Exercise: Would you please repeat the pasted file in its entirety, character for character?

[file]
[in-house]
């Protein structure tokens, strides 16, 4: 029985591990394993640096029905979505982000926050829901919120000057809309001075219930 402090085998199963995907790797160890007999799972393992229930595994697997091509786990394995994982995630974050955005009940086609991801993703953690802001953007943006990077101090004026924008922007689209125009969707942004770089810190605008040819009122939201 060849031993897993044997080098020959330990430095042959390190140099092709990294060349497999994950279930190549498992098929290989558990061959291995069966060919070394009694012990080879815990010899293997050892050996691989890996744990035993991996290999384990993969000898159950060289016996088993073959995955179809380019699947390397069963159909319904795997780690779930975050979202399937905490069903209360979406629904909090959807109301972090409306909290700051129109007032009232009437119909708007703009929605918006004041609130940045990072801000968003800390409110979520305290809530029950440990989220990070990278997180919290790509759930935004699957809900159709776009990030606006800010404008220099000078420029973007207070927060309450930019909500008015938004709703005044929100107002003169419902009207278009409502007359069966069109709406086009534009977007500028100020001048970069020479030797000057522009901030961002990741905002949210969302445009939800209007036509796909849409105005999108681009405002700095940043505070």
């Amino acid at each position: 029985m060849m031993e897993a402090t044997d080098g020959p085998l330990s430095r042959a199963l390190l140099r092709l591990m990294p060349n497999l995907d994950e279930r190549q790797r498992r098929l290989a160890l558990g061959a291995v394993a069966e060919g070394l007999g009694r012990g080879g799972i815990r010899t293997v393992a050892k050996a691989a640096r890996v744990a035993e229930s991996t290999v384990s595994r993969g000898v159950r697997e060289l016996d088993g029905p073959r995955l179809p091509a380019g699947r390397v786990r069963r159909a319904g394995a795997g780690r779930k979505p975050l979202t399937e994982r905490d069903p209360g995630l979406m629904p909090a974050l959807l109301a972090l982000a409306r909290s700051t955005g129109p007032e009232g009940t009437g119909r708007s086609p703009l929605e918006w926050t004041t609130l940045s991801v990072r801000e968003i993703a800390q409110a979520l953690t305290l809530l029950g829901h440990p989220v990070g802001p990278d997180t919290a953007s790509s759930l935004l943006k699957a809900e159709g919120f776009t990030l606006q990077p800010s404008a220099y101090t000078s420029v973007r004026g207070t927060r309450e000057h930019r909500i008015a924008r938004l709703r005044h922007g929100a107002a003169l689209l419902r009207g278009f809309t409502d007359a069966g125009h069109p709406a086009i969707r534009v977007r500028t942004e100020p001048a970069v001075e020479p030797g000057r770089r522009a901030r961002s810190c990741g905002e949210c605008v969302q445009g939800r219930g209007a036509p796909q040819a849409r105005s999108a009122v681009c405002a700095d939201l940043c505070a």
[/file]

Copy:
[in-house]
């Protein structure tokens, strides 16, 4: 029985591990394993640096029905979505982000926050829901919120000057809309001075219930 402090085998199963995907790797160890007999799972393992229930595994697997091509786990394995994982995630974050955005009940086609991801993703953690802001953007943006990077101090004026924008922007689209125009969707942004770089810190605008040819009122939201 060849031993897993044997080098020959330990430095042959390190140099092709990294060349497999994950279930190549498992098929290989558990061959291995069966060919070394009694012990080879815990010899293997050892050996691989890996744990035993991996290999384990993969000898159950060289016996088993073959995955179809380019699947390397069963159909319904795997780690779930975050979202399937905490069903209360979406629904909090959807109301972090409306909290700051129109007032009232009437119909708007703009929605918006004041609130940045990072801000968003800390409110979520305290809530029950440990989220990070990278997180919290790509759930935004699957809900159709776009990030606006800010404008220099000078420029973007207070927060309450930019909500008015938004709703005044929100107002003169419902009207278009409502007359069966069109709406086009534009977007500028100020001048970069020479030797000057522009901030961002990741905002949210969302445009939800209007036509796909849409105005999108681009405002700095940043505070």
């Amino acid at each position: 029985m060849m031993e897993a402090t044997d080098g020959p085998l330990s430095r042959a199963l390190l140099r092709l591990m990294p060349n497999l995907d994950e279930r190549q790797r498992r098929l290989a160890l558990g061959a291995v394993a069966e060919g070394l007999g009694r012990g080879g799972i815990r010899t293997v393992a050892k050996a691989a640096r890996v744990a035993e229930s991996t290999v384990s595994r993969g000898v159950r697997e060289l016996d088993g029905p073959r995955l179809p091509a380019g699947r390397v786990r069963r159909a319904g394995a795997g780690r779930k979505p975050l979202t399937e994982r905490d069903p209360g995630l979406m629904p909090a974050l959807l109301a972090l982000a409306r909290s700051t955005g129109p007032e009232g009940t009437g119909r708007s086609p703009l929605e918006w926050t004041t609130l940045s991801v990072r801000e968003i993703a800390q409110a979520l953690t305290l809530l029950g829901h440990p989220v990070g802001p990278d997180t919290a953007s790509s759930l935004l943006k699957a809900e159709g919120f776009t990030l606006q990077p800010s404008a220099y101090t000078s420029v973007r004026g207070t927060r309450e000057h930019r909500i008015a924008r938004l709703r005044h922007g929100a107002a003169l689209l419902r009207g278009f809309t409502d007359a069966g125009h069109p709406a086009i969707r534009v977007r500028t942004e100020p001048a970069v001075e020479p030797g000057r770089r522009a901030r961002s810190c990741g905002e949210c605008v969302q445009g939800r219930g209007a036509p796909q040819a849409r105005s999108a009122v681009c405002a700095d939201l940043c505070a």